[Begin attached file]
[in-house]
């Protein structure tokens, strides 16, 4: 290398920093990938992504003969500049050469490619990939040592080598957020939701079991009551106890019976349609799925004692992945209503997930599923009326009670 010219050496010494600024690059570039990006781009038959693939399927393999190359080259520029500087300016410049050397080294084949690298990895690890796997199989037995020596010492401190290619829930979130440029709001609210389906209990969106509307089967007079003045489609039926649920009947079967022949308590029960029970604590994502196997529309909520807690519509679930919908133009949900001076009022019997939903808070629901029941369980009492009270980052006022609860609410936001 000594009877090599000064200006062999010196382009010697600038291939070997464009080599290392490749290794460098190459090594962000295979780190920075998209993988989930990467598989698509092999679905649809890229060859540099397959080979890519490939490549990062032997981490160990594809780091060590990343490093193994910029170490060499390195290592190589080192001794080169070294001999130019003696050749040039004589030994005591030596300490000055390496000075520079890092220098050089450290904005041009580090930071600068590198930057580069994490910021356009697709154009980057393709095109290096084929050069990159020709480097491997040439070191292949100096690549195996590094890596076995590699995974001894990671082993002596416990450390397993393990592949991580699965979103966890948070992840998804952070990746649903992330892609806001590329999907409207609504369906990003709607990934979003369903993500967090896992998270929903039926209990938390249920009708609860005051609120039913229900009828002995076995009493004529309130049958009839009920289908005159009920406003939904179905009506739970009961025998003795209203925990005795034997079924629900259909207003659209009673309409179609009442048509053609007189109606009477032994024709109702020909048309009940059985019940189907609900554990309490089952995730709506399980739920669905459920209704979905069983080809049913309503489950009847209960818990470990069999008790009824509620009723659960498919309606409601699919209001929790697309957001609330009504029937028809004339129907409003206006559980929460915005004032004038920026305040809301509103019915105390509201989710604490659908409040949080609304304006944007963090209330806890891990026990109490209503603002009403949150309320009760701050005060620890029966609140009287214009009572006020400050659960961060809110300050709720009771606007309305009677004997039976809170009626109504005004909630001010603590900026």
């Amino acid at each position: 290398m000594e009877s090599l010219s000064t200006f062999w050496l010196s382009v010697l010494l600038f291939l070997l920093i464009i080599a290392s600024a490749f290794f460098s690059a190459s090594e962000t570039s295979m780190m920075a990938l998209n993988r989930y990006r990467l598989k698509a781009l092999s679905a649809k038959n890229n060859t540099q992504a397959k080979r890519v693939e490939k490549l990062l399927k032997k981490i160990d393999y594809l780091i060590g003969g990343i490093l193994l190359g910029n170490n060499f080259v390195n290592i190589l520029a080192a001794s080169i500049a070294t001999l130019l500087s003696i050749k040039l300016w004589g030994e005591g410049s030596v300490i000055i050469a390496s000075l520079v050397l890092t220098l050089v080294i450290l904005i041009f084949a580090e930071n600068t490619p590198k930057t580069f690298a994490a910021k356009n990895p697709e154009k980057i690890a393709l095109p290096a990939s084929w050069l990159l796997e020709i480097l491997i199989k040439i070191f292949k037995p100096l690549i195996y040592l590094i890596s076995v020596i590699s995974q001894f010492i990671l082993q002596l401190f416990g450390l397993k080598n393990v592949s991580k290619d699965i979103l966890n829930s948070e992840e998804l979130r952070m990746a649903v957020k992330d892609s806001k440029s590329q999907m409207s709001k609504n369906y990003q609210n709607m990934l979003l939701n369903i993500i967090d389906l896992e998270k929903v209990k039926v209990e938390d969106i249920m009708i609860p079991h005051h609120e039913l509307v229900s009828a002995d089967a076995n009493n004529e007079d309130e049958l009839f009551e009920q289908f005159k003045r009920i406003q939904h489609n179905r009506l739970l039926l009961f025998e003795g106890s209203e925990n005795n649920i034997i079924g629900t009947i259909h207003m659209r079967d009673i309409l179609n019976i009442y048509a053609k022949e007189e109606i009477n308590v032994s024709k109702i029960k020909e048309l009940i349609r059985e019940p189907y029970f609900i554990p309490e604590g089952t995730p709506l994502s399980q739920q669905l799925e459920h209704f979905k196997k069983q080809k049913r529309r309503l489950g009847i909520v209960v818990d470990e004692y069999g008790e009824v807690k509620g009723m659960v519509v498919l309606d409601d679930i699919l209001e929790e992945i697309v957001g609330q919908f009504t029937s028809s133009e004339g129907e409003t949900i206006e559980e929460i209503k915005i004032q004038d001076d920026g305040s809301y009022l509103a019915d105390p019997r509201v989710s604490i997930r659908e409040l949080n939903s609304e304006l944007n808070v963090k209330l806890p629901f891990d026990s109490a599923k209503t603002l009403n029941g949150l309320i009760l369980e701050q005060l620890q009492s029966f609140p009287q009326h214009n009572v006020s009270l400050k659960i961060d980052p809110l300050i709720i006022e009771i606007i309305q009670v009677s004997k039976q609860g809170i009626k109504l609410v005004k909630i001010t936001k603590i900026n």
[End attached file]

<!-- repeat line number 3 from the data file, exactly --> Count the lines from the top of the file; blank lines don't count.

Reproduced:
């Amino acid at each position: 290398m000594e009877s090599l010219s000064t200006f062999w050496l010196s382009v010697l010494l600038f291939l070997l920093i464009i080599a290392s600024a490749f290794f460098s690059a190459s090594e962000t570039s295979m780190m920075a990938l998209n993988r989930y990006r990467l598989k698509a781009l092999s679905a649809k038959n890229n060859t540099q992504a397959k080979r890519v693939e490939k490549l990062l399927k032997k981490i160990d393999y594809l780091i060590g003969g990343i490093l193994l190359g910029n170490n060499f080259v390195n290592i190589l520029a080192a001794s080169i500049a070294t001999l130019l500087s003696i050749k040039l300016w004589g030994e005591g410049s030596v300490i000055i050469a390496s000075l520079v050397l890092t220098l050089v080294i450290l904005i041009f084949a580090e930071n600068t490619p590198k930057t580069f690298a994490a910021k356009n990895p697709e154009k980057i690890a393709l095109p290096a990939s084929w050069l990159l796997e020709i480097l491997i199989k040439i070191f292949k037995p100096l690549i195996y040592l590094i890596s076995v020596i590699s995974q001894f010492i990671l082993q002596l401190f416990g450390l397993k080598n393990v592949s991580k290619d699965i979103l966890n829930s948070e992840e998804l979130r952070m990746a649903v957020k992330d892609s806001k440029s590329q999907m409207s709001k609504n369906y990003q609210n709607m990934l979003l939701n369903i993500i967090d389906l896992e998270k929903v209990k039926v209990e938390d969106i249920m009708i609860p079991h005051h609120e039913l509307v229900s009828a002995d089967a076995n009493n004529e007079d309130e049958l009839f009551e009920q289908f005159k003045r009920i406003q939904h489609n179905r009506l739970l039926l009961f025998e003795g106890s209203e925990n005795n649920i034997i079924g629900t009947i259909h207003m659209r079967d009673i309409l179609n019976i009442y048509a053609k022949e007189e109606i009477n308590v032994s024709k109702i029960k020909e048309l009940i349609r059985e019940p189907y029970f609900i554990p309490e604590g089952t995730p709506l994502s399980q739920q669905l799925e459920h209704f979905k196997k069983q080809k049913r529309r309503l489950g009847i909520v209960v818990d470990e004692y069999g008790e009824v807690k509620g009723m659960v519509v498919l309606d409601d679930i699919l209001e929790e992945i697309v957001g609330q919908f009504t029937s028809s133009e004339g129907e409003t949900i206006e559980e929460i209503k915005i004032q004038d001076d920026g305040s809301y009022l509103a019915d105390p019997r509201v989710s604490i997930r659908e409040l949080n939903s609304e304006l944007n808070v963090k209330l806890p629901f891990d026990s109490a599923k209503t603002l009403n029941g949150l309320i009760l369980e701050q005060l620890q009492s029966f609140p009287q009326h214009n009572v006020s009270l400050k659960i961060d980052p809110l300050i709720i006022e009771i606007i309305q009670v009677s004997k039976q609860g809170i009626k109504l609410v005004k909630i001010t936001k603590i900026n």